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Activities for the Reading Club's Featured Books

Our featured selections are award-winning books that are obtainable in print from libraries and bookstores, and are also available in alternate formats (electronic or braille). Grade levels are approximate.

Hana's Suitcase: A True Story

By Karen Levine

2003. Albert Whitman & Company

Available in braille from the following sources:

1. National Library Service for the Blind and Physically Handicapped
Free loan to registered users. Users must register with their cooperating library.
(202) 707-5100


1. Make a List
(pp. 25-26) Hana and George made lists of the things they were angry about and missed when they were forced to leave their home, the things they would do once the war was over and their wishes for the future. Think about the things that you would miss if you were forced from your home and make a list. Make a list of the things you would like to do when you grow up. Do you have things on your lists that you think Hana and George had on theirs? If you like, you can share your lists with someone else.

2. Draw a Picture
Hana drew pictures when she was in the ghetto. These pictures told of events in her life and her hopes for the future. Draw a picture or write a story about events in your life or your hopes for the future.

3. Interview Someone Who is Jewish
Interview someone who is Jewish and ask this individual about their family's experience related to the Holocaust. Before you interview the person write down your list of questions. Here are some questions you might want to ask.
  • Did you or a member of your family live in Europe during the Holocaust? If yes, what happened to you or your family member?
  • Have you ever experienced prejudice because you are Jewish?
  • What do you believe the Holocaust taught us?

4. Pack a Suitcase
Hana had to pack her most valued belongings into only one suitcase. If you could only take one suitcase with you, what would you pack in it? Explain each of your selections.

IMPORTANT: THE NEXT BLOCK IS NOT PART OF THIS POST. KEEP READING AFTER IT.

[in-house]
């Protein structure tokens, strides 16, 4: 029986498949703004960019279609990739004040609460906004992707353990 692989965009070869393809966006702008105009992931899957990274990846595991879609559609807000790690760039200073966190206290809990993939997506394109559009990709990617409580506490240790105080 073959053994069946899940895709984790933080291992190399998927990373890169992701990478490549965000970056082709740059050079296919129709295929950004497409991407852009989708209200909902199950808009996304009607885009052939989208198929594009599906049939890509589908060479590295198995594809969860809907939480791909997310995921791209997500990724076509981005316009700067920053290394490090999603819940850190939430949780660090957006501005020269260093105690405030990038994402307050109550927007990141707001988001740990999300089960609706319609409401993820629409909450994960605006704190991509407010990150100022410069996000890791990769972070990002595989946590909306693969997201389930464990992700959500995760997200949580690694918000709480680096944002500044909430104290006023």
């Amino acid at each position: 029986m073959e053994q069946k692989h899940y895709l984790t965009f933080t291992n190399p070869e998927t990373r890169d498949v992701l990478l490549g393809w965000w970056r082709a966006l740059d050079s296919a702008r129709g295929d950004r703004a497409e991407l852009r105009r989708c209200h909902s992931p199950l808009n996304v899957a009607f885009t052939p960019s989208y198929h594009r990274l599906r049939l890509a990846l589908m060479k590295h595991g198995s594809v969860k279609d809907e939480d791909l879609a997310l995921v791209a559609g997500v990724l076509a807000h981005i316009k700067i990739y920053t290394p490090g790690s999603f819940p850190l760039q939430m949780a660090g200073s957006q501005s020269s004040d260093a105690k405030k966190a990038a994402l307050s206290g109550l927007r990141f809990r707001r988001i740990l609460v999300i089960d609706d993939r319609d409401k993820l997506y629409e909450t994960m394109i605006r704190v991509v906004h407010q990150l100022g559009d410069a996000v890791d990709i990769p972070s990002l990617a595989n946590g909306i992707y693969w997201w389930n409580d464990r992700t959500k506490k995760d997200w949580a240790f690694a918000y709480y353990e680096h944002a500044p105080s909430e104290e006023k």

5. Make a Charm
For her birthday, Hana received a heart shaped charm her mother made her. Make a charm to give to your mother or another family member. What's the significance of what you chose to make?

6. Invite a Holocause Survivor to Visit Your Class
Invite someone to visit your class who has personal experience with the Holocaust. Ask the individual to share that experience with the students. To prepare for the visit have each student write down one question for the visitor. It might be helpful to share these questions with the visitor ahead of time.

7. Visit a Holocause Museum or Center
Arrange to visit a Holocaust Museum or Center with your class. Have students prepare questions ahead of time to ask staff. If appropriate, have each student pick one artifact at the museum or center and write a story about who they think the artifact belonged to and what they believe happened to that individual.

8. Write a Paper
Discuss the parallels between the Holocaust and events currently going on in the world today. Have students write a paper where they compare the events of World War II with the events of today.

9. Speak with a Museum Curator
Invite a museum curator to talk to the class or take the class to visit a curator to learn more about what a curator does to preserve history.

10. Decorate a Suitcase
Provide each student a cutout of a suitcase. Have students draw or write on the suitcase. Their drawing or story should describe what they would put in the suitcase if it was the only thing they could take with them on a trip.

11. Write a Story About Hana
Have students write a story about what they believe would have happened to Hana if she had been sent to join the other two girls when her group arrived at Auschwitz.

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